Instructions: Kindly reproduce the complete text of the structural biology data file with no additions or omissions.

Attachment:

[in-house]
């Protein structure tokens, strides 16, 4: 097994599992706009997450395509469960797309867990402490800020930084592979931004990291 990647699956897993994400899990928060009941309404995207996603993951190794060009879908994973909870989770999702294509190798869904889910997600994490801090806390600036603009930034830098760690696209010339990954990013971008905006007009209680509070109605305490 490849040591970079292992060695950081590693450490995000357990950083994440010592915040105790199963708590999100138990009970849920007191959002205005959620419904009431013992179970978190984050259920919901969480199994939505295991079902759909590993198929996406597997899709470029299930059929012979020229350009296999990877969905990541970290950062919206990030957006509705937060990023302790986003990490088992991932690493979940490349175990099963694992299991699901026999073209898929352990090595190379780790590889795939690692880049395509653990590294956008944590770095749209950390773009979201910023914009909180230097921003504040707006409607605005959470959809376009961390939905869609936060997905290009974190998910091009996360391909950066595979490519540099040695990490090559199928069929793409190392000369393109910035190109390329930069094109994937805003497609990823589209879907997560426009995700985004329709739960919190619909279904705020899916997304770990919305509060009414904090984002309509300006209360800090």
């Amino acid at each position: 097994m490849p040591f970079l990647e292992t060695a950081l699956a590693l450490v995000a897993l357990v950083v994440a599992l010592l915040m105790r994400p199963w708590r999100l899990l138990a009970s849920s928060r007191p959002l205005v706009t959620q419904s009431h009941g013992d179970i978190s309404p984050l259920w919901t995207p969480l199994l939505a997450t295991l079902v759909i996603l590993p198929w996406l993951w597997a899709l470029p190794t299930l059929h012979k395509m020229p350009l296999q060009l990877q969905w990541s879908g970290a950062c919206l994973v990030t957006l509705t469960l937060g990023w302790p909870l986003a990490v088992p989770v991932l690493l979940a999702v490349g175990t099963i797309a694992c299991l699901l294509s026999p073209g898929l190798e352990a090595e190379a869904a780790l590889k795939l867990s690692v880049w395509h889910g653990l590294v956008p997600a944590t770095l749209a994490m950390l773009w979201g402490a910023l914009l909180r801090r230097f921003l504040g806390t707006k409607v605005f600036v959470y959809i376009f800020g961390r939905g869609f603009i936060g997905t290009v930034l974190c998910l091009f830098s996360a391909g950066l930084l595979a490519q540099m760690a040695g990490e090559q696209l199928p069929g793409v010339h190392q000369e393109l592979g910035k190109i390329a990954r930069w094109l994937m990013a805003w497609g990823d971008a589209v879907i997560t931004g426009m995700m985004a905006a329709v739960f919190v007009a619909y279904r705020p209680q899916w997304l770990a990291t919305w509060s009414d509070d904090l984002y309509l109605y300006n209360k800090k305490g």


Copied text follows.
[in-house]
């Protein structure tokens, strides 16, 4: 097994599992706009997450395509469960797309867990402490800020930084592979931004990291 990647699956897993994400899990928060009941309404995207996603993951190794060009879908994973909870989770999702294509190798869904889910997600994490801090806390600036603009930034830098760690696209010339990954990013971008905006007009209680509070109605305490 490849040591970079292992060695950081590693450490995000357990950083994440010592915040105790199963708590999100138990009970849920007191959002205005959620419904009431013992179970978190984050259920919901969480199994939505295991079902759909590993198929996406597997899709470029299930059929012979020229350009296999990877969905990541970290950062919206990030957006509705937060990023302790986003990490088992991932690493979940490349175990099963694992299991699901026999073209898929352990090595190379780790590889795939690692880049395509653990590294956008944590770095749209950390773009979201910023914009909180230097921003504040707006409607605005959470959809376009961390939905869609936060997905290009974190998910091009996360391909950066595979490519540099040695990490090559199928069929793409190392000369393109910035190109390329930069094109994937805003497609990823589209879907997560426009995700985004329709739960919190619909279904705020899916997304770990919305509060009414904090984002309509300006209360800090």
């Amino acid at each position: 097994m490849p040591f970079l990647e292992t060695a950081l699956a590693l450490v995000a897993l357990v950083v994440a599992l010592l915040m105790r994400p199963w708590r999100l899990l138990a009970s849920s928060r007191p959002l205005v706009t959620q419904s009431h009941g013992d179970i978190s309404p984050l259920w919901t995207p969480l199994l939505a997450t295991l079902v759909i996603l590993p198929w996406l993951w597997a899709l470029p190794t299930l059929h012979k395509m020229p350009l296999q060009l990877q969905w990541s879908g970290a950062c919206l994973v990030t957006l509705t469960l937060g990023w302790p909870l986003a990490v088992p989770v991932l690493l979940a999702v490349g175990t099963i797309a694992c299991l699901l294509s026999p073209g898929l190798e352990a090595e190379a869904a780790l590889k795939l867990s690692v880049w395509h889910g653990l590294v956008p997600a944590t770095l749209a994490m950390l773009w979201g402490a910023l914009l909180r801090r230097f921003l504040g806390t707006k409607v605005f600036v959470y959809i376009f800020g961390r939905g869609f603009i936060g997905t290009v930034l974190c998910l091009f830098s996360a391909g950066l930084l595979a490519q540099m760690a040695g990490e090559q696209l199928p069929g793409v010339h190392q000369e393109l592979g910035k190109i390329a990954r930069w094109l994937m990013a805003w497609g990823d971008a589209v879907i997560t931004g426009m995700m985004a905006a329709v739960f919190v007009a619909y279904r705020p209680q899916w997304l770990a990291t919305w509060s009414d509070d904090l984002y309509l109605y300006n209360k800090k305490g």